Vitamin K is essential for proper blood clotting. A lack of vitamin K in the body can result in uncontrolled bleeding whenever there is any cut or injury. The injury will take much longer to seal itself off and heal, potentially leading to infection and other complications.
Your rabbit needs vitamin K in its diet, and broccoli is a great way to add some while providing taste and variety too. The trick is simply not to feed too much in one go.
Broccoli Contains Many of the B Vitamins Too
The concentrations are smaller than those of vitamin C and vitamin K, but the B vitamins are present in broccoli in decent amounts. B vitamins have several important roles in the body from converting food into energy to maintaining healthy nerves and digestion.
The B vitamins also contribute to manufacturing red blood cells and keeping your rabbit's immune system strong. They contribute toward healthy fur and nails, and also help keep your rabbit's skin healthy.
Broccoli contains good amounts of vitamin B6, Pantothenic acid and riboflavin, and smaller quantities of some other B vitamins. Adding some broccoli to your rabbit's diet will help make sure your pet is getting adequate amounts of these essential vitamins.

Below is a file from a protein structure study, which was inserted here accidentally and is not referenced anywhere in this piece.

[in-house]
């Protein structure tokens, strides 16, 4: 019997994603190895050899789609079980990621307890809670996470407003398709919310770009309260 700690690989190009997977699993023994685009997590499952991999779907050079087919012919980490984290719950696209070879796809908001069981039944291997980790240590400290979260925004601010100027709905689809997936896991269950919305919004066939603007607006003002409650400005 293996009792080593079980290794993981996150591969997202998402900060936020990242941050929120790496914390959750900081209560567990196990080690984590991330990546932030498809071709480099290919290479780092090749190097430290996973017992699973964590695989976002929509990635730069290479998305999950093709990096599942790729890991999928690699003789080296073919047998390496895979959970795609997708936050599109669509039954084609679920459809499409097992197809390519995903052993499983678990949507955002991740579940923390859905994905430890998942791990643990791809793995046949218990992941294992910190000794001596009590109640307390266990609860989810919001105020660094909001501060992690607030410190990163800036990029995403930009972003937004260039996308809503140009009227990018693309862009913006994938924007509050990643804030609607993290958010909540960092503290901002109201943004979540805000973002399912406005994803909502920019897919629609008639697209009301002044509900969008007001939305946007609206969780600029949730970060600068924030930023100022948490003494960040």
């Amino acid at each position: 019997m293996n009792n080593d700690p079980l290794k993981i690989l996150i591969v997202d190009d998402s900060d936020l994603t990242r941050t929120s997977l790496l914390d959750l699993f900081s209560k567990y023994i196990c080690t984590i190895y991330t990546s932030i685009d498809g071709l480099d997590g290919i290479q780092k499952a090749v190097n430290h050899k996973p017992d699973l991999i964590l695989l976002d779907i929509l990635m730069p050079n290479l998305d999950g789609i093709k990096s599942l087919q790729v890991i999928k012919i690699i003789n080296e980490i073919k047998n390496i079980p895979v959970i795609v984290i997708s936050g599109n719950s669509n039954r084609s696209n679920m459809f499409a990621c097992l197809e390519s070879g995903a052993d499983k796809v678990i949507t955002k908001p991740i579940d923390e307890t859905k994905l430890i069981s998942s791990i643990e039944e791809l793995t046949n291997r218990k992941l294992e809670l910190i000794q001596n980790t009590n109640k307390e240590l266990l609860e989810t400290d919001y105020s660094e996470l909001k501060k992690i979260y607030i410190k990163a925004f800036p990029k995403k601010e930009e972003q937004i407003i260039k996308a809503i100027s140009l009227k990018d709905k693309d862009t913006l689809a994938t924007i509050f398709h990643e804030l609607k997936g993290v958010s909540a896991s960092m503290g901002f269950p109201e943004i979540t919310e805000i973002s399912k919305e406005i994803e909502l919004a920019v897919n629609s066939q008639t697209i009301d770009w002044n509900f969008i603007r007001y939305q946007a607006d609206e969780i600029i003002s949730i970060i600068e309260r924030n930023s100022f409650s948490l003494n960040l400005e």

Good Balance of Essential Minerals
The vitamin concentration broccoli offers is already awesome. But add to that the fact that it contains all the essential minerals your rabbit needs in decent amounts, and you get a super-food.
Broccoli provides high amounts of phosphorus, manganese, and potassium, and all the other essential minerals, too, although in smaller quantities. Feeding your pet rabbit broccoli offers a lot of nutritive value with minimal calories, especially from sugar.
Related reading: Best Rabbit Food Pellets
Health Risks: Is Broccoli Bad For Rabbits?
So if broccoli is such an excellent super-food for rabbits, why do we keep saying it needs to be fed in moderation? It's true that broccoli is very nutritious, and that most rabbits love the stuff. But there are a couple of reasons why feeding too much will only land your bunny in trouble.
Baby and juvenile rabbits are best without, and the same applies if your rabbit has a history of digestive problems.
Broccoli is a 'Gassy' Vegetable
It may be a super-food, but broccoli doesn't come without its downsides. Anybody that has eaten this veggie in sufficient amounts can tell you about the gas and bloating afterward. Not fatal (at least for us humans), but not pleasant either.
With rabbits, it's the starch and sugars found in broccoli that messes up their digestive systems. They upset the balance of a rabbit's natural gut flora and bacteria, causing gas buildup. And since rabbits can't pass gas, this condition becomes very painful for them.